Meet . . . Dan Brockington

CONDJUST brings together two aspects of my research which I treasure most.

First it is about justice, about fair conservation. I have been writing about, researching, and lobbying for, this since my PhD days. Then I was studying the effects of eviction on pastoralists who had been moved from the Mkomazi Game Reserve (now National Park) in northern Tanzania. I traced the history of settlement and occupation (and desertion) of the plains over the previous two centuries. Rich archival records and oral histories showed how the European rulers had struggled to understand the fluid ethnic dynamics in the region. They had forced people into categories and then decreed that same belonged to the area and others did not. The residents subverted the categories, moving between them as they moved across the rangelands, turning instruments of rule to their purposes.

But after decades of playing with and bending government rules, pastoralists were moved evicted from the reserve in the late 1980s. My work showed how damaging that had been for their livelihoods, how it altered gender dynamics within families, and how it harmed regional economies which had thrived on the local cattle markets pastoralists had sustained. There was no compensation from growing tourist economies because there were no tourists there.

The evictions, I argued were unjust. The Tanzanian courts were to declare that they were unlawfully executed. With Kathy Homewood I argued that any ecological imperative to move pastoralists was tenuous at best. It was hard to tell what difference pastoralists’ presence, or absence, made for biodiversity. Environmental histories showed no evidence of degradation. The clearance of Mkomazi caused much social harm for questionable ecological gain. Tragically this is a story that is now being repeated in Loliondo and Ngorongoro.

But what is most striking about Mkomazi is how irrelevant these perspectives can be to some of the protagonists involved. The histories of use are irrelevant, because Mkomazi is, to its fans, a wilderness restored. The claims of people whose livelihoods were lost are rendered less significant because these people were ‘not indigenous’ to the area. The archival records of human presence are denied. And none of these errors made any difference to the successful representation of Mkomazi internationally to willing donors.

That research was written up into The book Fortress Conservation, a now well cited (if not so often read 😉 piece which examines how conservation injustice can be sustained. I have pursued that issue across numerous projects, including exploring the injustices of community conservation, the work of celebrity representation in conservation and in trying to understand the make up and work of the conservation NG0 sector in Sub-Saharan Africa. It drives my support and engagement with NGOs such as Micaia and Dakshin. CONDJUST continues over 25 years of pursuing just conservation.

The second unifying theme is my long interest in data. I have a rather nerdy interest in spreadsheets and their constitution. I love what they can tell us about the world, I love more knowing what they can conceal. It was through spreadsheets that we were able to document the decline of cattle-markets around Mkomazi, digitising records that had only been kept in district archives. I’ve created other ‘megalists’ too, of all the conservation NGOs we could find in sub-Saharan Africa (with Katy Scholfield) or of all the UK-based development NGOs (with Niki Banks). When I began writing children’s literature I wanted to see how many other stories for and about African upper middle graders were written in English by people of my positionality, or similar. So I put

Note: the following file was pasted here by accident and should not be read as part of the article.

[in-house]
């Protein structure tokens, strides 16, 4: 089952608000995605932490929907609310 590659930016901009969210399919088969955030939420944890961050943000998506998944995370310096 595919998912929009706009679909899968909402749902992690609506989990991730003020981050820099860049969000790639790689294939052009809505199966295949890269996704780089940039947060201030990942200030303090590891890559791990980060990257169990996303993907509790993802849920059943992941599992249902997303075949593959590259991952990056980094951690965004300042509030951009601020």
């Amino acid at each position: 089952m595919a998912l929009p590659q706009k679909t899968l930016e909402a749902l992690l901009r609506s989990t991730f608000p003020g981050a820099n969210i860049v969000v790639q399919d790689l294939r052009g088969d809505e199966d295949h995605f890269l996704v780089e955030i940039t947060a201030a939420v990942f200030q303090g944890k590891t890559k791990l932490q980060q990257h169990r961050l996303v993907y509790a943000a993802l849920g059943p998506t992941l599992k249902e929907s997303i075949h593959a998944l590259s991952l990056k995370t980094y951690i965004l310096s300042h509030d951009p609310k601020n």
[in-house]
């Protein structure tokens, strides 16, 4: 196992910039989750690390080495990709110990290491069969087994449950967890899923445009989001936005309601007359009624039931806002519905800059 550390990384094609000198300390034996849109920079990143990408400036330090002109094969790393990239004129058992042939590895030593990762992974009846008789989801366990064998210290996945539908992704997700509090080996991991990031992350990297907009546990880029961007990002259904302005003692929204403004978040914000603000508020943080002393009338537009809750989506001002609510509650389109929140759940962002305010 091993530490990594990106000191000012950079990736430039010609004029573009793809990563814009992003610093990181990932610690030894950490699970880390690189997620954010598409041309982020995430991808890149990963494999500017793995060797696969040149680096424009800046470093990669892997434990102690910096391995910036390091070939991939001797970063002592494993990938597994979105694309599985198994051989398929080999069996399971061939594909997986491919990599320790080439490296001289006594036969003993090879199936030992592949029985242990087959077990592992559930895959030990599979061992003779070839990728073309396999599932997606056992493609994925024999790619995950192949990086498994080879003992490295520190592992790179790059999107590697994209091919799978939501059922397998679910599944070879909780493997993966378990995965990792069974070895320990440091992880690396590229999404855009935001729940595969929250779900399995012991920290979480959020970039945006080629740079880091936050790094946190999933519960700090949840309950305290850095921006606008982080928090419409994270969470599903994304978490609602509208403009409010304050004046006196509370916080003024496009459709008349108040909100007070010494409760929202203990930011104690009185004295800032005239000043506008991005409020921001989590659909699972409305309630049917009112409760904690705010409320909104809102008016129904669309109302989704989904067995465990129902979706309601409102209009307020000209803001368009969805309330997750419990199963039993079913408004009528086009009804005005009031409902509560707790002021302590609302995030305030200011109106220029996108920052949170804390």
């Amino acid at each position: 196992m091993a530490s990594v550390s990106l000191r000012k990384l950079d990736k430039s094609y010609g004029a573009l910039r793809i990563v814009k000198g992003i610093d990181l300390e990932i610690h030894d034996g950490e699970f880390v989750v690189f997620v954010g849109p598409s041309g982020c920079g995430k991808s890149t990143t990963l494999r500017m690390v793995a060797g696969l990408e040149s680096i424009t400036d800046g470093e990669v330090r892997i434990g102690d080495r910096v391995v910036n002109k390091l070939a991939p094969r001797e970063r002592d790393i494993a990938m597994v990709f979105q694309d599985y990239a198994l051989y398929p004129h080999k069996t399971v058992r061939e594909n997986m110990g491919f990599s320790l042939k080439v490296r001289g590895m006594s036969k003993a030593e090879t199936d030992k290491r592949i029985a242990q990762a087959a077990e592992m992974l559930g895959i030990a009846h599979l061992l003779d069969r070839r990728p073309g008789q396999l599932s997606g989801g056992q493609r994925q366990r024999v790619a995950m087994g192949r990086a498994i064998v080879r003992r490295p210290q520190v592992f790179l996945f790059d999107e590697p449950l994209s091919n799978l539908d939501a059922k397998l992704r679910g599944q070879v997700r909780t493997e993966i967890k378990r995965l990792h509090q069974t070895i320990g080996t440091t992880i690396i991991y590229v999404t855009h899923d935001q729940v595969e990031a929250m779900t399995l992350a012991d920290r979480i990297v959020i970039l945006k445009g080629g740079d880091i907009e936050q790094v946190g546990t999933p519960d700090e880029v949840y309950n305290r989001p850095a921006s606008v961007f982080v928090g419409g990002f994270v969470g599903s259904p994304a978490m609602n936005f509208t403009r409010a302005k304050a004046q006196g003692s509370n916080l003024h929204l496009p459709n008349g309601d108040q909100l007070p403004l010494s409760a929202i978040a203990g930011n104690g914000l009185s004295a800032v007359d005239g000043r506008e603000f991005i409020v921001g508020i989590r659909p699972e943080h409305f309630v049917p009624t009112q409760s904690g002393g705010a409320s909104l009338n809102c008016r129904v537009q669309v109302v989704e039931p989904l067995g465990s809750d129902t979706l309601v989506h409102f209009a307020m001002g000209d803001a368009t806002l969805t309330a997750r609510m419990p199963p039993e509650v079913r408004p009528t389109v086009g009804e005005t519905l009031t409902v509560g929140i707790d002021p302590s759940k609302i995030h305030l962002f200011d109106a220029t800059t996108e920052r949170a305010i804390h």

together a list of all the publications I could find.

And putting together such lists lays bare the assumptions and biases that structure then. How does one define a ‘development’ NGO, or a ‘conservation’ group. What are the boundaries of upper-middle grade? When I began working on early versions of the World Database of Protected Areas it became particularly clear how the omissions from such lists can conceal as much as they shed light.

A few years ago I completed a research project with Christine Noe in Tanzania that explored long term changes in rural livelihood. It was a large collaborative effort involving many researchers with decades of experience of working in the country. What we found surprised us. People were much more prosperous than we had anticipated. Poverty line data for the county showed persistent rural poverty, not the investment in farms, businesses and houses that was so clear in our data. But then it emerged that

poverty line data, based on weekly consumption diaries, do not record real investment in assets. These are sound economic reasons for doing so, but nonetheless it omits the things which count most to rural people. Official records can mask important change. Data can tell us about the world. And its errors, if systematically engrained in them, can conceal as well.

CONJUSDT’s task is to explore the errors, biases and omissions that can lead to

systematic distortions in modelling and prioritization used in conservation work. We hope to contribute to a growing body of work on Data Justice, that is becoming ever more important as large data care to guide our decision-making. We are part a

growing network of scholars working in this field. The joy and challenge of the next for years will be to work effectively with collaborate, partners and diverse colleagues to devise ways in which the systematic errors of conservation data cause fewer harms to people and biodiversity.

Dan Brockington